If Rick Perry runs for president—as looks increasingly likely—it’ll be on a platform of small-government fiscal conservatism. As Texas’ Governor-for-life (10 years and counting) he’s reined in out-of-control government spending and made the Lone Star State an economic oasis through his business-friendly tax code. That’s Perry’s argument, anyway, but there are just a few holes. For one, there’s the fact that as governor, Perry created a structural deficit—that is, Texas is guaranteed a $10 billion deficit at the start of every two-year legislative session because his administration miscalculated the amount of revenue Perry’s new franchise tax would bring in. He’s also been less than heroic in how he’s gone about closing those deficits. Last month, Perry and his allies closed the state’s $27 billion deficit through, as the AP put it, “accounting maneuvers, rewriting school funding laws, ignoring a growing population and delaying payments on bills coming due in 2013.” You know, tough choices.
But at least Perry has cut spending. Well, except, now the Star-Telegram reports that he exactly hasn’t done that either:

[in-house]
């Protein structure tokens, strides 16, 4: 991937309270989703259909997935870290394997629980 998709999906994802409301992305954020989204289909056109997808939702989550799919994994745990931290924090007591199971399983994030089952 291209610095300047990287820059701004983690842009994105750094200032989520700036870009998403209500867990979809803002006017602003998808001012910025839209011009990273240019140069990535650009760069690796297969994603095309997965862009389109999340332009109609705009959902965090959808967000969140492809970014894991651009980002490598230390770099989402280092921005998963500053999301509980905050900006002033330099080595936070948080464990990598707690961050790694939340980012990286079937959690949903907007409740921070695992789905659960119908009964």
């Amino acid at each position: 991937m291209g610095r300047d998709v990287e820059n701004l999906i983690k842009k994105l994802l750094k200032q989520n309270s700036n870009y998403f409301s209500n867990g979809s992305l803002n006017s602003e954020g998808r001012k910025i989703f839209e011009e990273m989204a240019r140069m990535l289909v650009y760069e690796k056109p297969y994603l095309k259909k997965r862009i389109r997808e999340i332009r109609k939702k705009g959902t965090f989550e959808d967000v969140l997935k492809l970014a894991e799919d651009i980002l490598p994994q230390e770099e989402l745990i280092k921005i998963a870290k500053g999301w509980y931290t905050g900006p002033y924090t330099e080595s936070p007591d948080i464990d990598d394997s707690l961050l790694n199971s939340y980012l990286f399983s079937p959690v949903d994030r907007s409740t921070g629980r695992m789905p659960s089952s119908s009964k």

Perry has long promoted the state’s fiscal record as a model for the country and a key to why Texas has weathered the recession better than most other states. He has opposed new taxes and been vehemently anti-Washington, and his message is drawing interest among Republican primary voters nationwide.
Yet before the latest one, the Texas budget had consistently grown during Perry’s time as governor, with total spending rising faster than inflation and population growth, state data show.
What’s more, spending through 2011, adjusted for population and inflation, rose more on average while Perry has been in charge than it did under his predecessor, George W. Bush, according to a Star-Telegram analysis.
That’s not necessarily a bad thing. Given the kinds of services Perry has cut, you could make a pretty good case that he should have pushed for much larger budgets. And as the story notes, the budget increase mostly comes from federal funding—like the stimulus—rather than state-specific policies (which have decreased). But that’s a far more nuanced picture than the anti-Washington, anti-spending small-government ideology he trumpets.